Higher education irregular spending worries auditor-general
Auditor-General Kimi Makwetu lashes the department for substantial liabilities — which spiked in 2017
The auditor-general has raised concern about the sustainability of the Department of Higher Education and Training after it incurred nearly R1bn in irregular expenditure.
In the department’s 2016-17 annual report, which MPs discussed on Wednesday, Auditor-General Kimi Makwetu pointed out that the department continued to carry substantial liabilities, which spiked in 2017.
Higher education was in "a negative overdraft and negative cash-flow" position and some of the department’s entities, particularly the sector education and training authorities (Setas), continued to underperform.
This raises questions about whether the government will be able to improve the sector as it continues to grapple with funding issues.
The sector has been rocked by protests, with students demanding free education. In August, the commission looking into the feasibility of free higher education presented its report to President Jacob Zuma. The auditor-general noted that the department had incurred irregular expenditure of R929m in the 2016-17 year, 94% of which has not been investigated yet.
Most of the irregular expenditure occurs in the Setas.
One Seta – the Energy and Water Sector Education and Training Authority — misspent about R290m, and the National Skills Fund misused R170m.
Setas have previously been criticised for inefficiency, being a haven for corruption, for enrolling ghost students and for failing to address the country’s skills deficit.
There are 21 Setas that cover all work sectors. They receive more than R14bn in ring-fenced funds annually.
The auditor-general’s report also paints a bleak picture of the state of the technical and vocational education and training (TVET) colleges. It notes that 24 of the 50 TVET colleges received a qualified, adverse or disclaimed audit opinion.
The white paper for post-school education and training envisages expanding enrolments at colleges from about 700,000 to 2.5-million by 2030 to ease pressure on universities. Five TVET colleges have not yet submitted their annual financial statements, and some have not done so since 2014.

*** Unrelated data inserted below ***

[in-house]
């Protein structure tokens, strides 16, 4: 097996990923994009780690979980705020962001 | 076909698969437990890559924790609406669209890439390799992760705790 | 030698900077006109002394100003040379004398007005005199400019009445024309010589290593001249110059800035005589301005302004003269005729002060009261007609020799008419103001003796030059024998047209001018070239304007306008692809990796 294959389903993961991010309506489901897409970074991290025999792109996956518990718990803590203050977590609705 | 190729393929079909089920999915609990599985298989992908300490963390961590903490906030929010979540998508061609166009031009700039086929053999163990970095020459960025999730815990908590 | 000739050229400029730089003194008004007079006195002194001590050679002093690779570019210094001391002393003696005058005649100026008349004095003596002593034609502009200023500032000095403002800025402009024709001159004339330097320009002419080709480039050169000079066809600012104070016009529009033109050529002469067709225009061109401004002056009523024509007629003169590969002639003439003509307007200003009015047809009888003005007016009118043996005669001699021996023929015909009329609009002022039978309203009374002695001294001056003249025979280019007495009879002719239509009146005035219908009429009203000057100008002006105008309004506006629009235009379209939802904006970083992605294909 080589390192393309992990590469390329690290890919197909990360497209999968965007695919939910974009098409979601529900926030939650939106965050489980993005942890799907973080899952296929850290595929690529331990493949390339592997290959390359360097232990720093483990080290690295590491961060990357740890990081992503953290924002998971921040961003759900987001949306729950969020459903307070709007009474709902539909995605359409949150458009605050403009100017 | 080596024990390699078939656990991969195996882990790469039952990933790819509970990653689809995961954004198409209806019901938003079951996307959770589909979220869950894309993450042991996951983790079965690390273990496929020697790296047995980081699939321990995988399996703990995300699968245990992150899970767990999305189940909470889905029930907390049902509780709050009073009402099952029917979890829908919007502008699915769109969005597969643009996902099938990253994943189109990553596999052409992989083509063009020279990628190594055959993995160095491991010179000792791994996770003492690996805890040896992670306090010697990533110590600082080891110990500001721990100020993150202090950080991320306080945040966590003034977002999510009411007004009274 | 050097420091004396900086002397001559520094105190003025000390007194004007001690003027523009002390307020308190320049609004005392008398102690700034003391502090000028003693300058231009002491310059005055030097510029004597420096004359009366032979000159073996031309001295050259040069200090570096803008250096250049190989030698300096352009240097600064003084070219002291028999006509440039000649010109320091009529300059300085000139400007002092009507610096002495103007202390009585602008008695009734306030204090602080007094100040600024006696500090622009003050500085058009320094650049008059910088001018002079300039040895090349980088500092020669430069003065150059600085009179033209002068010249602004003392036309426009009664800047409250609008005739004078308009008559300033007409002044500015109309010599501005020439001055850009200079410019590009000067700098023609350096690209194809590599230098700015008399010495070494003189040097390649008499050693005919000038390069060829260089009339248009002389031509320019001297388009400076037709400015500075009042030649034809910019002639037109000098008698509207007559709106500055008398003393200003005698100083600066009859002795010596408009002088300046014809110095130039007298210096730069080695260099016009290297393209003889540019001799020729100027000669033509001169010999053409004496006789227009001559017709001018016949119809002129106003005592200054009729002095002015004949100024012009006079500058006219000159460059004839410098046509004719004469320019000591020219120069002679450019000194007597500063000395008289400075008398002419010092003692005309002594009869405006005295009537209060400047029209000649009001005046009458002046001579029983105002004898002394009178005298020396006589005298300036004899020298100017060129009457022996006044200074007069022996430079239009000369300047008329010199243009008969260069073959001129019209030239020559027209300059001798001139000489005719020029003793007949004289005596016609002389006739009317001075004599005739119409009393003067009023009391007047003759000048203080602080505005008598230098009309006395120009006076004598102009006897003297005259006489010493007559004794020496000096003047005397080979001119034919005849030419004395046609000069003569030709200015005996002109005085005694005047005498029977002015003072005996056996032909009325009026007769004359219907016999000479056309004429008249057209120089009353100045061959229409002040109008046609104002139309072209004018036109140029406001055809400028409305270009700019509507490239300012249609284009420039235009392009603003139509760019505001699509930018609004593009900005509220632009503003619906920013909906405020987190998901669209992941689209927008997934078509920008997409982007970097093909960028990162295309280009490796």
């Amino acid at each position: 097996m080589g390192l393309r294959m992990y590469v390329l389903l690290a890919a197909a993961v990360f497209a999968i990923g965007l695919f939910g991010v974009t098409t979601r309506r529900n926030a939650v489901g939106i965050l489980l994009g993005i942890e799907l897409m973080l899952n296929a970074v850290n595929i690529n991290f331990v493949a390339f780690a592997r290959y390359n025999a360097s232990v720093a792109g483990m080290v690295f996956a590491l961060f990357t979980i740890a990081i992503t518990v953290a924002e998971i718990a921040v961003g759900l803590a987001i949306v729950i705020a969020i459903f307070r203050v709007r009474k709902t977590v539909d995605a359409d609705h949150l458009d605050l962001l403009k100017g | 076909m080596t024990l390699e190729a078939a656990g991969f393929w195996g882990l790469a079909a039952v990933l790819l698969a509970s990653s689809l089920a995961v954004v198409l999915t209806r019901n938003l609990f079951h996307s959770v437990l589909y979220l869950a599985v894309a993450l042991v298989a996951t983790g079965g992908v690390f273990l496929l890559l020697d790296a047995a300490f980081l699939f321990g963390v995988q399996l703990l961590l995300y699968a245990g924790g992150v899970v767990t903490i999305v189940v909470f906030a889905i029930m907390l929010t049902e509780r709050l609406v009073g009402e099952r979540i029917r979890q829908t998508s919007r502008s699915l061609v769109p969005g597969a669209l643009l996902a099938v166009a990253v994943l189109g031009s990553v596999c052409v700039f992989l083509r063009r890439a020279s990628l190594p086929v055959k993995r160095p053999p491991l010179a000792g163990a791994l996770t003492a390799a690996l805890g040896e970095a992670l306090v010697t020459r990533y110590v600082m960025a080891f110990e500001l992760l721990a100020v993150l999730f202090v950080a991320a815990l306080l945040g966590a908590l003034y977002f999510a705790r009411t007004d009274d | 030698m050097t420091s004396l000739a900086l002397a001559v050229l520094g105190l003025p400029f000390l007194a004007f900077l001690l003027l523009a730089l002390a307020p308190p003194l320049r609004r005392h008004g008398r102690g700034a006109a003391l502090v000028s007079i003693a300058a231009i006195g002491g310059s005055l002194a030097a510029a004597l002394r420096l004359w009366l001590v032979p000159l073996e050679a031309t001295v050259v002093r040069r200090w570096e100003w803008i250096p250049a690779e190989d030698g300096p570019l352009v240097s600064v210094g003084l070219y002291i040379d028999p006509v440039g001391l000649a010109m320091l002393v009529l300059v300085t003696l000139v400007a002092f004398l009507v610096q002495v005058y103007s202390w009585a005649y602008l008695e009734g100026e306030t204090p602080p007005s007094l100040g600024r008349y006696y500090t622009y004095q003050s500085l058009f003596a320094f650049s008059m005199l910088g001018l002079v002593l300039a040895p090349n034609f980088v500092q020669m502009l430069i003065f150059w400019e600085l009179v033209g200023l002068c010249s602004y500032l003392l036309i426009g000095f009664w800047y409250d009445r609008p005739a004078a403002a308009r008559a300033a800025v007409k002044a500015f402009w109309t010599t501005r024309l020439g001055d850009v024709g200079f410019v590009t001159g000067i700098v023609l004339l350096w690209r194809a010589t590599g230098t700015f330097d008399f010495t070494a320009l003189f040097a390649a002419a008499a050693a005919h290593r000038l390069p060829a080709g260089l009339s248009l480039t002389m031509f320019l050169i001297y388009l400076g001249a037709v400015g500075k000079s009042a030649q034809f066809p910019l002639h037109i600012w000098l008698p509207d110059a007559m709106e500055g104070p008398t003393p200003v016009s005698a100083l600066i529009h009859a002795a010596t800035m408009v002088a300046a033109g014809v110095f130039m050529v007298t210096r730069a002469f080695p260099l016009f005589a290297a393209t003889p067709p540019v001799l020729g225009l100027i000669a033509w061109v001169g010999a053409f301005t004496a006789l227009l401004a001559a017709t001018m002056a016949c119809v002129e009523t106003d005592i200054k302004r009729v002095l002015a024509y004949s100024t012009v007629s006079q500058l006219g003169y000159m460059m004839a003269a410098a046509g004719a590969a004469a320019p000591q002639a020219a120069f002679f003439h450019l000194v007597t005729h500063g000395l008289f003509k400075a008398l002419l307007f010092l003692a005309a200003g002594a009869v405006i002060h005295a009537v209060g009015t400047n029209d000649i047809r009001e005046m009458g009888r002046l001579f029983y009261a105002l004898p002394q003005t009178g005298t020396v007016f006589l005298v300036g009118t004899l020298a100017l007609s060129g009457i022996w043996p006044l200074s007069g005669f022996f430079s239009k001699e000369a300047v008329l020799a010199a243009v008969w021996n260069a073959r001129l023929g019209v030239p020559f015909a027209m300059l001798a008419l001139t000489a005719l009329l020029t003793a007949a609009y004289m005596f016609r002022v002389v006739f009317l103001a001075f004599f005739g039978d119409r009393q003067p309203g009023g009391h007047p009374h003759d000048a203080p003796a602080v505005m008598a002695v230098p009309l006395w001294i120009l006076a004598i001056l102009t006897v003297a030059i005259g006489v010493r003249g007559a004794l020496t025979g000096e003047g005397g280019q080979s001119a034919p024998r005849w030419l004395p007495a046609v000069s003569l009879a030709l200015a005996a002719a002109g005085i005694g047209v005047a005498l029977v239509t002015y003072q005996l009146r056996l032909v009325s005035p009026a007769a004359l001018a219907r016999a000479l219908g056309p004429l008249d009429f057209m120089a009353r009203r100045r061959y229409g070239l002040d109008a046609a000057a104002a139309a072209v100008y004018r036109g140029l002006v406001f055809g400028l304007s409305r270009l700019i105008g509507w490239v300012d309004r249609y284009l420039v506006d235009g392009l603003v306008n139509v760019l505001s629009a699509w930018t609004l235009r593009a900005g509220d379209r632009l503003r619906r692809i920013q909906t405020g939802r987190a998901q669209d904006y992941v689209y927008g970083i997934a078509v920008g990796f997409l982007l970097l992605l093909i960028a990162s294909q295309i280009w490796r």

Most universities carry enormous levels of student debt, with some of the country’s institutions writing this off.
DA MP and higher education spokeswoman Belinda Bozzoli said: “This massive and unwieldy department has 78 entities reporting directly to it, as well as indirect responsibility for 26 Universities. Managing all of this is too much for it to handle on its current budget and staffing level, as our economy staggers under the burden of ANC failure.
“Our students in Setas, TVETs and universities are being seriously let down as the department and its institutions decay. The future of higher education looks bleak and this situation must be addressed with urgency,” she said.
Higher Education and Training Minister Blade Nzimande said in a written reply to a question in Parliament on Wednesday that his department would investigate claims pertaining to predatory publishing, including investigations on the journal titles in question.
Predatory publishing involves open-access publishers who publish articles with little or no real peer review. The government pays a university about R100,000 for an academic article published in a department-accredited journal.
"If [the claims] are confirmed, subsidies will be withdrawn for articles published in such journals, in line with the Research Output Policy," Nzimande said.
From 2005 to 2014 South African academics published more than 4.200 papers that were "probably or possibly predatory", Stellenbosch University researchers found.